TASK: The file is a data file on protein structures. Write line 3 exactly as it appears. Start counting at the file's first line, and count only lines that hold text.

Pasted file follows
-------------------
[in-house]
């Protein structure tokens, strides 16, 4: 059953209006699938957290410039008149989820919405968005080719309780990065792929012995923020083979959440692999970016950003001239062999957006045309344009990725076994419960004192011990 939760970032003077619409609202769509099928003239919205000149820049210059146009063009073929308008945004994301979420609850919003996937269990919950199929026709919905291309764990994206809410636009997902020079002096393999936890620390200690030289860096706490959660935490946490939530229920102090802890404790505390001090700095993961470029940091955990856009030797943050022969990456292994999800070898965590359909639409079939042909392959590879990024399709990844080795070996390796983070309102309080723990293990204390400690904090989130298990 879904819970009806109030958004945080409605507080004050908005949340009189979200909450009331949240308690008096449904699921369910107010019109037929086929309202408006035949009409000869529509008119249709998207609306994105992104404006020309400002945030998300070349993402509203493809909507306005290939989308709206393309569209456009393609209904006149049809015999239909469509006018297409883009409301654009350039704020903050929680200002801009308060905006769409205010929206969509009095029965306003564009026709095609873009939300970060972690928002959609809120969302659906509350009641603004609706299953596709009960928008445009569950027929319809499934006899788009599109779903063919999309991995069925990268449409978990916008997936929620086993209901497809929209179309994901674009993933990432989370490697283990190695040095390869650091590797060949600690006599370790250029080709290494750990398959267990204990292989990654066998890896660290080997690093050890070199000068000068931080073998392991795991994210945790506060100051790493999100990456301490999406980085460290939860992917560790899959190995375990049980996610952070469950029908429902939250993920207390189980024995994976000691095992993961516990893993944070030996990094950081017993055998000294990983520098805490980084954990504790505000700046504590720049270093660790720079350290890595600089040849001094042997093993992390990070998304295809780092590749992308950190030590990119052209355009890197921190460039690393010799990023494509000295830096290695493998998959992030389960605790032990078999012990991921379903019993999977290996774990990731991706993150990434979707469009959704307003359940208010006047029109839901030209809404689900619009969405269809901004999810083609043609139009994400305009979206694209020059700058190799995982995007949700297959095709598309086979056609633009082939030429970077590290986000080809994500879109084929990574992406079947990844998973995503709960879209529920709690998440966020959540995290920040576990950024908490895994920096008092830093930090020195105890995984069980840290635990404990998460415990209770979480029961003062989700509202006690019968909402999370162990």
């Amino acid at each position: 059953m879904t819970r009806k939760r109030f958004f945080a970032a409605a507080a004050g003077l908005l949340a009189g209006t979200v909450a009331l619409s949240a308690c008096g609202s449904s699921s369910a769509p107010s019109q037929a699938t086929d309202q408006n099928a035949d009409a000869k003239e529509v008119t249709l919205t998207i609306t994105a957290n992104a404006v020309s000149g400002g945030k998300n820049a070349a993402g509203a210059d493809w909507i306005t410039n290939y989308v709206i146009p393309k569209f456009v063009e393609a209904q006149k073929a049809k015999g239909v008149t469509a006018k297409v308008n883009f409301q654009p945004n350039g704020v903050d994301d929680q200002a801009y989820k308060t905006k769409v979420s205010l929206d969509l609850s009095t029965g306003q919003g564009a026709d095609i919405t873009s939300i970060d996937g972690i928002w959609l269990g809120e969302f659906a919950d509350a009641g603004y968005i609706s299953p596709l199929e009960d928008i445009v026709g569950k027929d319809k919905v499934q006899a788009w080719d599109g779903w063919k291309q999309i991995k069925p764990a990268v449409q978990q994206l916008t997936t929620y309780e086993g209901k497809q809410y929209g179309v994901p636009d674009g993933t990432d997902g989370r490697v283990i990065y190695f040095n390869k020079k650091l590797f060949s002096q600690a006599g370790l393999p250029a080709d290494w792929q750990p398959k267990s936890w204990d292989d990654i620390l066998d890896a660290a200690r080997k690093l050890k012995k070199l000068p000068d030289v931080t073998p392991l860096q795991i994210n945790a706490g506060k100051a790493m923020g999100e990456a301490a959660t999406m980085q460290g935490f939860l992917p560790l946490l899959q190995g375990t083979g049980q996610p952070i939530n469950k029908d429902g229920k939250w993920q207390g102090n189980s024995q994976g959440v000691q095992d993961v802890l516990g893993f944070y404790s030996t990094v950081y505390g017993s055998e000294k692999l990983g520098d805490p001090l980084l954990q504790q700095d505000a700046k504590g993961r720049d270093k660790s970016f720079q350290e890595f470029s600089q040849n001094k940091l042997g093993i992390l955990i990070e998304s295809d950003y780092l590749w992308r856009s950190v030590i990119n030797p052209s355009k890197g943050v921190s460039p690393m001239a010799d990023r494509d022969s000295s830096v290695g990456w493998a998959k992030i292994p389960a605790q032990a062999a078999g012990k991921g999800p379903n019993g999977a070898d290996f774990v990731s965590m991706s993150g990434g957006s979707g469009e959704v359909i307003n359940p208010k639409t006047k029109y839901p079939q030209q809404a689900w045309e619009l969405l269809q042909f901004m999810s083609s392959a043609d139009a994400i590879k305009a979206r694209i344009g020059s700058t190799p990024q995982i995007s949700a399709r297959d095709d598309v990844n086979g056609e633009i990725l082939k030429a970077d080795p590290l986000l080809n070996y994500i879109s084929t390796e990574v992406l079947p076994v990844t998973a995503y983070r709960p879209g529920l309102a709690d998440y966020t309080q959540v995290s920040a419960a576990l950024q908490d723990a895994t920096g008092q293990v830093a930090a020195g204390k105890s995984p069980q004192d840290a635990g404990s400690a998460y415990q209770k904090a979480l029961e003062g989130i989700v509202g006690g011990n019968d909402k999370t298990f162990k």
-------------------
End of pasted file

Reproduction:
């Amino acid at each position: 059953m879904t819970r009806k939760r109030f958004f945080a970032a409605a507080a004050g003077l908005l949340a009189g209006t979200v909450a009331l619409s949240a308690c008096g609202s449904s699921s369910a769509p107010s019109q037929a699938t086929d309202q408006n099928a035949d009409a000869k003239e529509v008119t249709l919205t998207i609306t994105a957290n992104a404006v020309s000149g400002g945030k998300n820049a070349a993402g509203a210059d493809w909507i306005t410039n290939y989308v709206i146009p393309k569209f456009v063009e393609a209904q006149k073929a049809k015999g239909v008149t469509a006018k297409v308008n883009f409301q654009p945004n350039g704020v903050d994301d929680q200002a801009y989820k308060t905006k769409v979420s205010l929206d969509l609850s009095t029965g306003q919003g564009a026709d095609i919405t873009s939300i970060d996937g972690i928002w959609l269990g809120e969302f659906a919950d509350a009641g603004y968005i609706s299953p596709l199929e009960d928008i445009v026709g569950k027929d319809k919905v499934q006899a788009w080719d599109g779903w063919k291309q999309i991995k069925p764990a990268v449409q978990q994206l916008t997936t929620y309780e086993g209901k497809q809410y929209g179309v994901p636009d674009g993933t990432d997902g989370r490697v283990i990065y190695f040095n390869k020079k650091l590797f060949s002096q600690a006599g370790l393999p250029a080709d290494w792929q750990p398959k267990s936890w204990d292989d990654i620390l066998d890896a660290a200690r080997k690093l050890k012995k070199l000068p000068d030289v931080t073998p392991l860096q795991i994210n945790a706490g506060k100051a790493m923020g999100e990456a301490a959660t999406m980085q460290g935490f939860l992917p560790l946490l899959q190995g375990t083979g049980q996610p952070i939530n469950k029908d429902g229920k939250w993920q207390g102090n189980s024995q994976g959440v000691q095992d993961v802890l516990g893993f944070y404790s030996t990094v950081y505390g017993s055998e000294k692999l990983g520098d805490p001090l980084l954990q504790q700095d505000a700046k504590g993961r720049d270093k660790s970016f720079q350290e890595f470029s600089q040849n001094k940091l042997g093993i992390l955990i990070e998304s295809d950003y780092l590749w992308r856009s950190v030590i990119n030797p052209s355009k890197g943050v921190s460039p690393m001239a010799d990023r494509d022969s000295s830096v290695g990456w493998a998959k992030i292994p389960a605790q032990a062999a078999g012990k991921g999800p379903n019993g999977a070898d290996f774990v990731s965590m991706s993150g990434g957006s979707g469009e959704v359909i307003n359940p208010k639409t006047k029109y839901p079939q030209q809404a689900w045309e619009l969405l269809q042909f901004m999810s083609s392959a043609d139009a994400i590879k305009a979206r694209i344009g020059s700058t190799p990024q995982i995007s949700a399709r297959d095709d598309v990844n086979g056609e633009i990725l082939k030429a970077d080795p590290l986000l080809n070996y994500i879109s084929t390796e990574v992406l079947p076994v990844t998973a995503y983070r709960p879209g529920l309102a709690d998440y966020t309080q959540v995290s920040a419960a576990l950024q908490d723990a895994t920096g008092q293990v830093a930090a020195g204390k105890s995984p069980q004192d840290a635990g404990s400690a998460y415990q209770k904090a979480l029961e003062g989130i989700v509202g006690g011990n019968d909402k999370t298990f162990k």